However, there is a potential issue of children talking to others online that they feel they know, but who have the potential to groom or manipulate children (Get Safe Online, 2021). Likewise, children may unknowingly share their personal details online to someone they think is a friend, but who may be someone else entirely. Sharing personal details online can expose a child to real danger that can take place not only in the virtual world, but in the physical world as well. Likewise, there are phishing scams that regularly occur online which can lead to another person gaining your personal details such as your bank details which may be stored online (Get Safe Online, 2021). Oglethorpe (2020) argues that children need to be educated about some of the potential risks and dangers of talking to others online, stating that children should be taught to recognise the behaviours of others, signs and indicators of predatory strangers. The most important strategy to support children in this kind of situation is through open and honest conversations. Educating children about these potential risks and how to respond is crucial to ensure that children are aware of their options. Social media and games alike will include a blocking feature; whereby individual users can be blocked from the child’s view to prevent further interaction. Educating and talking to children about this feature is important to ensure they are aware of this and that this is something they can use freely if they were ever to feel unsafe online. By talking to children openly and honestly, a trusting relationship can be formed where a child will feel more confident to share information with you in the future – this could be a real lifeline.
Children using devices to communicate with others also become more vulnerable to cyber-bullying. One in five children admit that they have been bullied online, and one in ten children say they have bullied someone else online (Paddick, 2015). Bullying can have detrimental and long-lasting implications for a child’s health and wellbeing and can lead to a child being withdrawn. Unlike playground bullying, a child can not necessarily escape cyberbullying when they leave the school, as this can occur on a range of platforms for the child (NSPCC, 2021). There are various strategies that can be used to address cyber bullying, again including blocking and reporting undesired behaviour online and encouraging children to think about their own behaviour and how this can affect others.
Educating children on the potential implications of their online behaviour is so important to protect their wellbeing. Sometimes we can become a little guilty of applying the ‘out of sight, out of mind’ notion with technology – assuming that, because they are accessing a virtual world, that they can’t get into too much trouble. However, this article shows just a handful of the potential dangers that children can be faced with online.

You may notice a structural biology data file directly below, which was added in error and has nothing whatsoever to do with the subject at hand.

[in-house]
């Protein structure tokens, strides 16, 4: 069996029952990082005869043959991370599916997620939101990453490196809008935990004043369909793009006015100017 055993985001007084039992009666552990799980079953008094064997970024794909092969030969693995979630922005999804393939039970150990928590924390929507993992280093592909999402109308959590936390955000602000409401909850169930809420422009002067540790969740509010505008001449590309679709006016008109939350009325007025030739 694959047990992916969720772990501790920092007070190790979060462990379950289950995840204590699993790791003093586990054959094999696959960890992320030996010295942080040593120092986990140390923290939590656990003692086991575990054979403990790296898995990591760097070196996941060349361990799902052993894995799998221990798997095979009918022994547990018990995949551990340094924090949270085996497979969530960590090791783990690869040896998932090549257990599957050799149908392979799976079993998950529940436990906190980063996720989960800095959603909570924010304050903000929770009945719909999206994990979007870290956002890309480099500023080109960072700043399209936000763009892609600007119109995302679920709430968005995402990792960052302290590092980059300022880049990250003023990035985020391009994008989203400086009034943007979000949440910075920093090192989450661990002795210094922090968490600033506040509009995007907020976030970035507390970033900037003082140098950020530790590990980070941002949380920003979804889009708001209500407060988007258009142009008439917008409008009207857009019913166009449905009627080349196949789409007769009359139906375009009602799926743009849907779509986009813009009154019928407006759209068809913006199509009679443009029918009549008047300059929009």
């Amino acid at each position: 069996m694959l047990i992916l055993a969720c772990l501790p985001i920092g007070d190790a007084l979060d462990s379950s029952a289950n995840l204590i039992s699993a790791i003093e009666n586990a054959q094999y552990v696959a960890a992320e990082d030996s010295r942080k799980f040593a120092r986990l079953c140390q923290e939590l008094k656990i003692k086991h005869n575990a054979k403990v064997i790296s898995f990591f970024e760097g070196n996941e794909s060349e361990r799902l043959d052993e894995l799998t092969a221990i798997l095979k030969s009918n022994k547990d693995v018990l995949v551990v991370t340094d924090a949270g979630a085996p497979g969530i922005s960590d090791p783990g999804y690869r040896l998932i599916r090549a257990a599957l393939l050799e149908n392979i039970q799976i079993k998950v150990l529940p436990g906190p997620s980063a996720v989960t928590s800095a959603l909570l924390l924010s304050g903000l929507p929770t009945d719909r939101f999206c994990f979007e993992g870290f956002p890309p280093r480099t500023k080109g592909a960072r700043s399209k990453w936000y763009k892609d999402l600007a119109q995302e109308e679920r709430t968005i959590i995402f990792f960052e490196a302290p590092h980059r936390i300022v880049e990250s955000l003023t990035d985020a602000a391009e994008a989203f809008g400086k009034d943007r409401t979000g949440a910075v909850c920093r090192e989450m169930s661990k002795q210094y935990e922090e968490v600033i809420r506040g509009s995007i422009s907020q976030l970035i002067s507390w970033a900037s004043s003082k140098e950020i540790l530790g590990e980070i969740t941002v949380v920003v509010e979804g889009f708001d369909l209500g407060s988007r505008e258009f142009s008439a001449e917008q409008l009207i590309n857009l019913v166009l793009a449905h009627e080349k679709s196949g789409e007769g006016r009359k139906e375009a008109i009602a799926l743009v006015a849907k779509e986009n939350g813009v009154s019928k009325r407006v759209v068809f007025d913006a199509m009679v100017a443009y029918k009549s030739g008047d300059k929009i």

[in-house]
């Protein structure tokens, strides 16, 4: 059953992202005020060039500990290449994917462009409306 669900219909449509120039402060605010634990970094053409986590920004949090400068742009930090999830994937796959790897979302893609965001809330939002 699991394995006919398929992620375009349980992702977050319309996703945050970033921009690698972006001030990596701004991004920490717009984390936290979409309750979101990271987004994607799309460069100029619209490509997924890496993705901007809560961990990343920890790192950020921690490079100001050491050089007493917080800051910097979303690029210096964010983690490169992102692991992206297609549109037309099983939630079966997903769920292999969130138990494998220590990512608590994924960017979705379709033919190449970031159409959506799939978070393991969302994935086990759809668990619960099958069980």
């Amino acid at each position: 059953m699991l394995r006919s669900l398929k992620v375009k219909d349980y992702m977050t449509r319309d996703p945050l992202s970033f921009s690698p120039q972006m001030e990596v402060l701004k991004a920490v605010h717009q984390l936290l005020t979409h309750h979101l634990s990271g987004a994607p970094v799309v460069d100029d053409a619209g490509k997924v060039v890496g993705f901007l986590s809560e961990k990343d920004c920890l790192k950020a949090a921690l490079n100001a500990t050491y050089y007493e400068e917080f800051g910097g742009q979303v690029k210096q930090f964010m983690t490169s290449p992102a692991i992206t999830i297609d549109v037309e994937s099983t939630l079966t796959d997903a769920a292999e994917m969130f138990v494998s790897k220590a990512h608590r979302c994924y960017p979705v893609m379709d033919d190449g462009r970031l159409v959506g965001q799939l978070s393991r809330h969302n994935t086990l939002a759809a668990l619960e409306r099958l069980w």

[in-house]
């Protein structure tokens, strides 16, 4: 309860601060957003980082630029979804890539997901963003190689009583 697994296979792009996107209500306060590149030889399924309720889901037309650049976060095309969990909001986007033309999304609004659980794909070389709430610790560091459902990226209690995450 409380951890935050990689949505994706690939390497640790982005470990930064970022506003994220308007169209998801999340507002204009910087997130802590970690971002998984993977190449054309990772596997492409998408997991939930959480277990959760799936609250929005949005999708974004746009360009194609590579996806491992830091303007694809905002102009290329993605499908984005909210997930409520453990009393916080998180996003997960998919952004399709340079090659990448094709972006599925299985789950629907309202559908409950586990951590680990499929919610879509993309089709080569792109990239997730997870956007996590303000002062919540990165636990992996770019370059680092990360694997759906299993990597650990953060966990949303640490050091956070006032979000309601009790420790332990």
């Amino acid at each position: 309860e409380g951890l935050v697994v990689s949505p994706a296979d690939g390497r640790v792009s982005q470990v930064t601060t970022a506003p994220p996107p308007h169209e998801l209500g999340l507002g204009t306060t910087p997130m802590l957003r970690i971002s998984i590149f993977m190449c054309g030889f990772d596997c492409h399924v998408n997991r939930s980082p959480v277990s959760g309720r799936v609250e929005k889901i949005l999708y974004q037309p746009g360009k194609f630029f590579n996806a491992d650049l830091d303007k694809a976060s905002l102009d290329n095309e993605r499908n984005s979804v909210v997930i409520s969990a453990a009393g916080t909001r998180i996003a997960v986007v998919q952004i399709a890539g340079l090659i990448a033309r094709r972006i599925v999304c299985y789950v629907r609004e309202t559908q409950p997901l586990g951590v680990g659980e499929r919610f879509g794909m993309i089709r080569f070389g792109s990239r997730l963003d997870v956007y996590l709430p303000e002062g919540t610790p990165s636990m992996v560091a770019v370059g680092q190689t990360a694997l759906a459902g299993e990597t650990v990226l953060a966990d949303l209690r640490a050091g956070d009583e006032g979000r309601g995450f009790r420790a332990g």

There are always strategies that can be used to support children in dealing with these risks, but first you must educate yourself to understand some of these issues and how to respond with them. For more information on what E-safety looks like, we have a short online course that you can access. This course will give you an understanding of how to keep yourself safe online and the actions you can take to make better digital choices. By understanding your own digital footprint and how you can keep yourself safe online, you can then begin to understand strategies you can apply to keep children in your care safe too. The course is available at: [email protected]//www/cachealumni.org.uk/Public/Professional-Development/E-Learning/Public/Professional-Development/E-Learning.aspx?hkey=ccb70767-481a-40f4-aa38-bcc5e1f68cfe.
Get Safe Online, (2021). Safeguarding Children. [online] Get Safe Online. Available at: https://www.getsafeonline.org/safeguarding-children/ [Accessed 12 January 2021]
Internet Matters, (2021). Online Safety Advice. [online] Internet Matters. Available at: https://www.internetmatters.org/advice/6-10/#related [Accessed 12 January 2021]
NSPCC, (2021). Bullying and Cyberbullying. [online] Available at: https://www.nspcc.org.uk/what-is-child-abuse/types-of-abuse/bullying-and-cyberbullying/ [Accessed 12 January 2021]
Ofcom, (2019). Children and Parents: Media Use and Attitudes Report. [online] Available at: https://www.ofcom.org.uk/__data/assets/pdf_file/0023/190616/children-media-use-attitudes-2019-report.pdf [Accessed 12 January 2021]
Oglethorpe, (2020). Teaching Stranger Danger in a Digital World. [online] Available at: https://themodernparent.net/teaching-stranger-danger-in-a-digital-world/ [Accessed 12 January 2021]
Paddick, (2015). Kids at Risk Of Online Stranger Danger. [online] Education Technology. Available at: https://edtechnology.co.uk/latest-news/online-stranger-danger/ [Accessed 12 January 2021]